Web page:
I expected that I would be singing without a printed page, and that I would need to watch for signals on the fly of how many times to repeat certain sections of music, but found watching and heeding the signals more difficult than I anticipated. But there was a real payoff to a lot of repetition--some of the songs seem like they've gone on long enough, but then suddenly get a second wind, and take on renewed urgency and meaning. The processional, "Something's Got a Hold on Me," started up anew after completely stopping. And the time of greeting fellow members featured a slow build of "This is the Day That the Lord Has Made," with everyone joining in as they concluded greeting each other. As at King of Kings Lutheran Church, it seemed that everyone greeted absolutely everyone else, but this was a larger church. Add on several more times through "This is the Day," and it took a while.
The sermon by Rev. Green used Joshua 4 as its basis, in which the Israelites set up a stone memorial for those who crossed the Jordan River into the Promised Land after leaving slavery in Egypt and then wandering in the wilderness for 40 years. He likened New Hope Church itself to a memorial that reminds us of those who went before us and of the God who saves us from trouble and keeps the church going. Some of his points took on a repetitive, chant-like and rhythmic quality, and at the climax of the sermon, the organ joined in while he recounted brief summaries of a number of stories of the power of God, both from the Bible and from modern times, connecting them with the words "The Same God." He thus pulled together the history of the Israelites, the early Christians, our ancestors, the founders of New Hope congregation, the graduates in the caps and gowns, and all those present.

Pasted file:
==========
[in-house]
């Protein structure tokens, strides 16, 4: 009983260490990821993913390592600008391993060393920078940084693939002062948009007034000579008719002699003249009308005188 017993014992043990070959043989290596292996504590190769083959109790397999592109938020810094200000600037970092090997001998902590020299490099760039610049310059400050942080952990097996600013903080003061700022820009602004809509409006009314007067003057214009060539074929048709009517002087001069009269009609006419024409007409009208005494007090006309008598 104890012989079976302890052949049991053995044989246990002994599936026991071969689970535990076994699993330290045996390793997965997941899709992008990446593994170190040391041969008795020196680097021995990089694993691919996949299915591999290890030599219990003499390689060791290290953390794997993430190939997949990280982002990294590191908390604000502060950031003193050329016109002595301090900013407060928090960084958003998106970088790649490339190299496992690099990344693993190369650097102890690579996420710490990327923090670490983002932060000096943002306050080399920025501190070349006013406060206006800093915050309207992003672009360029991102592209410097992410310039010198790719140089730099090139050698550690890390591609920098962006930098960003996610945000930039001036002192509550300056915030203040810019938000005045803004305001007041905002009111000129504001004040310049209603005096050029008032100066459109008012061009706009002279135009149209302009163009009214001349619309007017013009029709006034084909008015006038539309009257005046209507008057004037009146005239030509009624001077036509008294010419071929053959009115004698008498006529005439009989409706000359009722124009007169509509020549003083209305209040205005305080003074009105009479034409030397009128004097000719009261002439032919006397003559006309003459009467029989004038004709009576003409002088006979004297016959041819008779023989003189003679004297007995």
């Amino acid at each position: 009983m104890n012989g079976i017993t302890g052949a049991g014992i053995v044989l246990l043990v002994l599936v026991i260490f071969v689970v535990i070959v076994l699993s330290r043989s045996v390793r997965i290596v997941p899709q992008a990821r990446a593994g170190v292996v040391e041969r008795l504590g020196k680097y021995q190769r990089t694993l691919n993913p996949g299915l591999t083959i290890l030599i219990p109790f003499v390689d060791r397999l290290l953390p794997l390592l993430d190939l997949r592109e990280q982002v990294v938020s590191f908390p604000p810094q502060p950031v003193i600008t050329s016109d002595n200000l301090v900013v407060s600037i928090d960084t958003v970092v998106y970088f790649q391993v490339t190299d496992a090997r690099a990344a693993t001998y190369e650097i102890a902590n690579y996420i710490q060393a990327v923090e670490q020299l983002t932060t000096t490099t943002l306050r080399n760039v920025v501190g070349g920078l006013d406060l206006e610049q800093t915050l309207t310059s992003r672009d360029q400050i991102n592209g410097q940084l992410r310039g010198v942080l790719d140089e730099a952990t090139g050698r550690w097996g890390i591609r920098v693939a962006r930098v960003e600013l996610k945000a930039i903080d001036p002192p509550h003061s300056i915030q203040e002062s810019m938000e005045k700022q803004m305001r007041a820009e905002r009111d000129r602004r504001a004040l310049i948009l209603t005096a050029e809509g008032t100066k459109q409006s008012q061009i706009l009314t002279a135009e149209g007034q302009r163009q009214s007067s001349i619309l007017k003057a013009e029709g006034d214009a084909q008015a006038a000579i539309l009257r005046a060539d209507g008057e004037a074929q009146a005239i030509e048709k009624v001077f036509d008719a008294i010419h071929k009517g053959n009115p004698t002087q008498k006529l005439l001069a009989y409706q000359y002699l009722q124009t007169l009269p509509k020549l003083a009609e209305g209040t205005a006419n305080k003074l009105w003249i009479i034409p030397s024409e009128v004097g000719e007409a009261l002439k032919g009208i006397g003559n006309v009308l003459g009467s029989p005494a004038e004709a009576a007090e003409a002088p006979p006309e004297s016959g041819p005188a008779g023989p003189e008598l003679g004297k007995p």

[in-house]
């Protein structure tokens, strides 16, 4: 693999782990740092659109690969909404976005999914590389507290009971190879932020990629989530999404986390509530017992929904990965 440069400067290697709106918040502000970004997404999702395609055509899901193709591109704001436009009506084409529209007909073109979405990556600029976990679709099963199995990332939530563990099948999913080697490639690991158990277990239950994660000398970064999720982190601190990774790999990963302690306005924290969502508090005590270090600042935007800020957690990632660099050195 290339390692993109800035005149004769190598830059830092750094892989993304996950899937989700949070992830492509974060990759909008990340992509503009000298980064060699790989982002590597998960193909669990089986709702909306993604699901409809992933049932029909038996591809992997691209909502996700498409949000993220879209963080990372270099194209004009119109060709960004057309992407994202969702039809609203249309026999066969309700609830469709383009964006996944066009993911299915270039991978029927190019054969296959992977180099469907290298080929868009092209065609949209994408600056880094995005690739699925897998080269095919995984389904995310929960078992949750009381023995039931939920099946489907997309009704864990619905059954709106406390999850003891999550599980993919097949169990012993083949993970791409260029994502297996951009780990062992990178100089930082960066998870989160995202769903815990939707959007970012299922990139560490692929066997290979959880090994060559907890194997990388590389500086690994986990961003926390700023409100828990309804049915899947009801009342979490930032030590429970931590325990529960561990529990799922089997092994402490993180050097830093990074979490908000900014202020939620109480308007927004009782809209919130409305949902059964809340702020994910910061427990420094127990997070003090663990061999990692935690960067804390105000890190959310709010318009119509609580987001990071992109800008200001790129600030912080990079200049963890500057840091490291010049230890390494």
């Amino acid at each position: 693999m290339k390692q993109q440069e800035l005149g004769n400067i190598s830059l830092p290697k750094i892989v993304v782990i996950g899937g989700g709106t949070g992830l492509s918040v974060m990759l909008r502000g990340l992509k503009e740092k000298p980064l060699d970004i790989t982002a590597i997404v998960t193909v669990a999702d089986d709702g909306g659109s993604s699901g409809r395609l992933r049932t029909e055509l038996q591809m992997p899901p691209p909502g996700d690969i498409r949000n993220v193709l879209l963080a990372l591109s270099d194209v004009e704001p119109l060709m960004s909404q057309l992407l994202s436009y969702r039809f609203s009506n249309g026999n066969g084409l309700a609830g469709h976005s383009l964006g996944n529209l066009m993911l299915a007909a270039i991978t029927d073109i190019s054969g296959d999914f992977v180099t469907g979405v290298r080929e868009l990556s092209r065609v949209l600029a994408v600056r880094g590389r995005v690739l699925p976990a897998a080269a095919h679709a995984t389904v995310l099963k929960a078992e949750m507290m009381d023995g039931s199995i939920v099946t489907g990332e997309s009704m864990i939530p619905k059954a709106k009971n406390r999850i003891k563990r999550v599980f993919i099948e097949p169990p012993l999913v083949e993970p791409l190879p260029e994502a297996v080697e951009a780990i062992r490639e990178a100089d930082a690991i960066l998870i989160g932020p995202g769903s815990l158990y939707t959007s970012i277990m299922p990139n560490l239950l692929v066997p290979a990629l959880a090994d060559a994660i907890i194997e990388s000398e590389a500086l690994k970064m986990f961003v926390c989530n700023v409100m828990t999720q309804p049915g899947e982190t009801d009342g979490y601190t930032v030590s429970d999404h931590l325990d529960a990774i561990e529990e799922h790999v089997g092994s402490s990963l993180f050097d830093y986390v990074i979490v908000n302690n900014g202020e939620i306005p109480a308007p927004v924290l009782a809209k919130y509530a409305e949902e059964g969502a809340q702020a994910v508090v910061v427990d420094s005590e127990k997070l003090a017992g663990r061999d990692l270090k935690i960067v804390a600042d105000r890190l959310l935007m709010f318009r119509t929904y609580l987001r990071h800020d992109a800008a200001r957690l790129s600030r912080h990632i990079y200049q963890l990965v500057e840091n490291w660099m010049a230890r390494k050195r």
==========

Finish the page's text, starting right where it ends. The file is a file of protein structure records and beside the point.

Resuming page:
The only white person in an African-American church sticks out like a sore thumb, and I also didn't have the male choir's standard gray suit, but I am happy that I forced my way into making this work. I was warmly welcomed by all those there. One thing that I had understood for a long time was that clapping on beats 1 and 3 is the white person's way of doing it, as opposed to clapping on the off-beats, 2 and 4. Although this stereotype may have some basis in truth, it is not strictly true. During "Something's Got a Hold on Me," I joined in clapping on beats 1 and 3. If this was wrong, I blame it on everyone else who was also doing that. Clapping during all the other songs was on beats 2 and 4.
After the sermon was the collection of the offering, which in most African-American congregations is done by having everyone walk to the front and place their offering in a box or plate. The benediction of the service had everyone join hands and sing, "Go ye therefore; teach all nations. Go, go baptizing them in the name of the Father, Son and Holy Ghost."
For those who want their worship to pass by quickly, this is not your place. From the devotion leading into the service, to the benediction, the elapsed time was about two and a half hours. For some of you, though, you might gain from moving outside of your box for a while and sticking out like a sore thumb, and at the same time, soaking in some new hope.
I may be picking up a few loose ends and making some sporadic visits over time, but this concludes the main phase of the Itinerant Chorister project. I thank all those who have read and commented on my blog, and my Annarbor.com entries. I am negotiating with Annarbor.com about how I should wrap up this project with them; I will definitely put some sort of synthesis here also, but its content will depend on what I do there.